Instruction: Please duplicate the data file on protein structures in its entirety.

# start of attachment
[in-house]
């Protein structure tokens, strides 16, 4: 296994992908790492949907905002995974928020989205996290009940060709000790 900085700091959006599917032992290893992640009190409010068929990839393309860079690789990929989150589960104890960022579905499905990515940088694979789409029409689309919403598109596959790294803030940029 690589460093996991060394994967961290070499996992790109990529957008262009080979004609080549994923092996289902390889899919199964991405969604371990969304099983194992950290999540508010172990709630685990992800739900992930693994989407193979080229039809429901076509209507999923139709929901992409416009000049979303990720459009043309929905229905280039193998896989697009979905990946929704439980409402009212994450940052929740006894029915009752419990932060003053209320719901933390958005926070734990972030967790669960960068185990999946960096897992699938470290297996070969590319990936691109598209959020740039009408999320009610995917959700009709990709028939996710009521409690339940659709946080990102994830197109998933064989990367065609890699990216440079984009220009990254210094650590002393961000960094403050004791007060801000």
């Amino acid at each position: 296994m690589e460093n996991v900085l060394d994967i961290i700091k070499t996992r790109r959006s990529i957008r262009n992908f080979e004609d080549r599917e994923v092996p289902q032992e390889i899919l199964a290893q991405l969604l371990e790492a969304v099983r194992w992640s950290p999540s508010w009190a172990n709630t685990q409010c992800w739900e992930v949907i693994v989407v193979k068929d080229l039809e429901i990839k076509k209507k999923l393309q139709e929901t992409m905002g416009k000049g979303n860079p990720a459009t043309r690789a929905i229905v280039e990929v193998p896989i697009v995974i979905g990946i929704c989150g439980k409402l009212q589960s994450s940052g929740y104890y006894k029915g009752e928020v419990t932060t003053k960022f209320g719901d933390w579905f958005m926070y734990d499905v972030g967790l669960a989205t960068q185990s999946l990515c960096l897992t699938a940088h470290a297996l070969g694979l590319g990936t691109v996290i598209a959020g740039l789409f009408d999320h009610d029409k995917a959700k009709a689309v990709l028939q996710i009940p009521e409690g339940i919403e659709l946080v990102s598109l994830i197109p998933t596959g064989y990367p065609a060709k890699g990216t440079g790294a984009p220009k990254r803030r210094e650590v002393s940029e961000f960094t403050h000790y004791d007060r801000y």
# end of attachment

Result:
[in-house]
């Protein structure tokens, strides 16, 4: 296994992908790492949907905002995974928020989205996290009940060709000790 900085700091959006599917032992290893992640009190409010068929990839393309860079690789990929989150589960104890960022579905499905990515940088694979789409029409689309919403598109596959790294803030940029 690589460093996991060394994967961290070499996992790109990529957008262009080979004609080549994923092996289902390889899919199964991405969604371990969304099983194992950290999540508010172990709630685990992800739900992930693994989407193979080229039809429901076509209507999923139709929901992409416009000049979303990720459009043309929905229905280039193998896989697009979905990946929704439980409402009212994450940052929740006894029915009752419990932060003053209320719901933390958005926070734990972030967790669960960068185990999946960096897992699938470290297996070969590319990936691109598209959020740039009408999320009610995917959700009709990709028939996710009521409690339940659709946080990102994830197109998933064989990367065609890699990216440079984009220009990254210094650590002393961000960094403050004791007060801000």
């Amino acid at each position: 296994m690589e460093n996991v900085l060394d994967i961290i700091k070499t996992r790109r959006s990529i957008r262009n992908f080979e004609d080549r599917e994923v092996p289902q032992e390889i899919l199964a290893q991405l969604l371990e790492a969304v099983r194992w992640s950290p999540s508010w009190a172990n709630t685990q409010c992800w739900e992930v949907i693994v989407v193979k068929d080229l039809e429901i990839k076509k209507k999923l393309q139709e929901t992409m905002g416009k000049g979303n860079p990720a459009t043309r690789a929905i229905v280039e990929v193998p896989i697009v995974i979905g990946i929704c989150g439980k409402l009212q589960s994450s940052g929740y104890y006894k029915g009752e928020v419990t932060t003053k960022f209320g719901d933390w579905f958005m926070y734990d499905v972030g967790l669960a989205t960068q185990s999946l990515c960096l897992t699938a940088h470290a297996l070969g694979l590319g990936t691109v996290i598209a959020g740039l789409f009408d999320h009610d029409k995917a959700k009709a689309v990709l028939q996710i009940p009521e409690g339940i919403e659709l946080v990102s598109l994830i197109p998933t596959g064989y990367p065609a060709k890699g990216t440079g790294a984009p220009k990254r803030r210094e650590v002393s940029e961000f960094t403050h000790y004791d007060r801000y």